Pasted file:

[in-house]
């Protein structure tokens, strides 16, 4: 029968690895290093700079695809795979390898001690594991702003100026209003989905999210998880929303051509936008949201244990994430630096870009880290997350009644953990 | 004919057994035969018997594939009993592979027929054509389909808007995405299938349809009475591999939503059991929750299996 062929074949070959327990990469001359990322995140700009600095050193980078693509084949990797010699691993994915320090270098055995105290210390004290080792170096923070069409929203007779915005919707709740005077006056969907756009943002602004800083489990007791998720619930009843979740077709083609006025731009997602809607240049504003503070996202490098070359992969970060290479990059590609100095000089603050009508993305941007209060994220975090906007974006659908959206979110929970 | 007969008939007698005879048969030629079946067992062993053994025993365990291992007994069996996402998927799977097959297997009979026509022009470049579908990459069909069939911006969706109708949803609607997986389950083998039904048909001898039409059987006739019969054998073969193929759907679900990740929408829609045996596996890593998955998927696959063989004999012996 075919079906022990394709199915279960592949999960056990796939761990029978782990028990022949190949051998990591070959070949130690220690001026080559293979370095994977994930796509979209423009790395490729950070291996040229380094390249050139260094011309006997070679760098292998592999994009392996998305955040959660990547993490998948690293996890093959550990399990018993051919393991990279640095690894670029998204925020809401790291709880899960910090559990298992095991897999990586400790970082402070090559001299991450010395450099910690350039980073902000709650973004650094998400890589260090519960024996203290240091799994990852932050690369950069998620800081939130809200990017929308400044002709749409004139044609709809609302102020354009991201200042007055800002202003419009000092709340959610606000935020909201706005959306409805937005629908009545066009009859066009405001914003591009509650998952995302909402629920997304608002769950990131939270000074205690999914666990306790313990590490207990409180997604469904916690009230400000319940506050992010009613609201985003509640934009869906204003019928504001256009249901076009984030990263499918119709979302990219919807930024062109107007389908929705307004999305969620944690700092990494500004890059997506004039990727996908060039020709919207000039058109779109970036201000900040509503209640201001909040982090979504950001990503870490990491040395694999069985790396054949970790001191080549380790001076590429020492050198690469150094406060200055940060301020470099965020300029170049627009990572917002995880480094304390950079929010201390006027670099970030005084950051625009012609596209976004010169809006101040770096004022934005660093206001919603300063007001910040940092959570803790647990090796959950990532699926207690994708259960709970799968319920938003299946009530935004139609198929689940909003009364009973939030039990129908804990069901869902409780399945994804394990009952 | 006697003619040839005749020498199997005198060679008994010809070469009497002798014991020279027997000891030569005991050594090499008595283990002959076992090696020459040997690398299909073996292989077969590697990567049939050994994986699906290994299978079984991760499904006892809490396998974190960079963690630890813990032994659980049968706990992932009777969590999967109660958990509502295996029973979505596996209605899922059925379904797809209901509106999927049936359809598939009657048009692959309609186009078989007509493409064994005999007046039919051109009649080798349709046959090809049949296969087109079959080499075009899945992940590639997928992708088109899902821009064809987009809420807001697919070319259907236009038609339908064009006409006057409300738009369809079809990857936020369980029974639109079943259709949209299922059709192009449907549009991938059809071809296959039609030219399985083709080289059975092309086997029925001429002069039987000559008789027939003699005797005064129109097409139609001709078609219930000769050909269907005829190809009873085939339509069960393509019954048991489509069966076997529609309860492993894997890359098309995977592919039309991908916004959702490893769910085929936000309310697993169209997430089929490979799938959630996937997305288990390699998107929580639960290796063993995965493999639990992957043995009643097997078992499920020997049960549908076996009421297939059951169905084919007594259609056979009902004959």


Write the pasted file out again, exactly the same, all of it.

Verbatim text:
[in-house]
């Protein structure tokens, strides 16, 4: 029968690895290093700079695809795979390898001690594991702003100026209003989905999210998880929303051509936008949201244990994430630096870009880290997350009644953990 | 004919057994035969018997594939009993592979027929054509389909808007995405299938349809009475591999939503059991929750299996 062929074949070959327990990469001359990322995140700009600095050193980078693509084949990797010699691993994915320090270098055995105290210390004290080792170096923070069409929203007779915005919707709740005077006056969907756009943002602004800083489990007791998720619930009843979740077709083609006025731009997602809607240049504003503070996202490098070359992969970060290479990059590609100095000089603050009508993305941007209060994220975090906007974006659908959206979110929970 | 007969008939007698005879048969030629079946067992062993053994025993365990291992007994069996996402998927799977097959297997009979026509022009470049579908990459069909069939911006969706109708949803609607997986389950083998039904048909001898039409059987006739019969054998073969193929759907679900990740929408829609045996596996890593998955998927696959063989004999012996 075919079906022990394709199915279960592949999960056990796939761990029978782990028990022949190949051998990591070959070949130690220690001026080559293979370095994977994930796509979209423009790395490729950070291996040229380094390249050139260094011309006997070679760098292998592999994009392996998305955040959660990547993490998948690293996890093959550990399990018993051919393991990279640095690894670029998204925020809401790291709880899960910090559990298992095991897999990586400790970082402070090559001299991450010395450099910690350039980073902000709650973004650094998400890589260090519960024996203290240091799994990852932050690369950069998620800081939130809200990017929308400044002709749409004139044609709809609302102020354009991201200042007055800002202003419009000092709340959610606000935020909201706005959306409805937005629908009545066009009859066009405001914003591009509650998952995302909402629920997304608002769950990131939270000074205690999914666990306790313990590490207990409180997604469904916690009230400000319940506050992010009613609201985003509640934009869906204003019928504001256009249901076009984030990263499918119709979302990219919807930024062109107007389908929705307004999305969620944690700092990494500004890059997506004039990727996908060039020709919207000039058109779109970036201000900040509503209640201001909040982090979504950001990503870490990491040395694999069985790396054949970790001191080549380790001076590429020492050198690469150094406060200055940060301020470099965020300029170049627009990572917002995880480094304390950079929010201390006027670099970030005084950051625009012609596209976004010169809006101040770096004022934005660093206001919603300063007001910040940092959570803790647990090796959950990532699926207690994708259960709970799968319920938003299946009530935004139609198929689940909003009364009973939030039990129908804990069901869902409780399945994804394990009952 | 006697003619040839005749020498199997005198060679008994010809070469009497002798014991020279027997000891030569005991050594090499008595283990002959076992090696020459040997690398299909073996292989077969590697990567049939050994994986699906290994299978079984991760499904006892809490396998974190960079963690630890813990032994659980049968706990992932009777969590999967109660958990509502295996029973979505596996209605899922059925379904797809209901509106999927049936359809598939009657048009692959309609186009078989007509493409064994005999007046039919051109009649080798349709046959090809049949296969087109079959080499075009899945992940590639997928992708088109899902821009064809987009809420807001697919070319259907236009038609339908064009006409006057409300738009369809079809990857936020369980029974639109079943259709949209299922059709192009449907549009991938059809071809296959039609030219399985083709080289059975092309086997029925001429002069039987000559008789027939003699005797005064129109097409139609001709078609219930000769050909269907005829190809009873085939339509069960393509019954048991489509069966076997529609309860492993894997890359098309995977592919039309991908916004959702490893769910085929936000309310697993169209997430089929490979799938959630996937997305288990390699998107929580639960290796063993995965493999639990992957043995009643097997078992499920020997049960549908076996009421297939059951169905084919007594259609056979009902004959």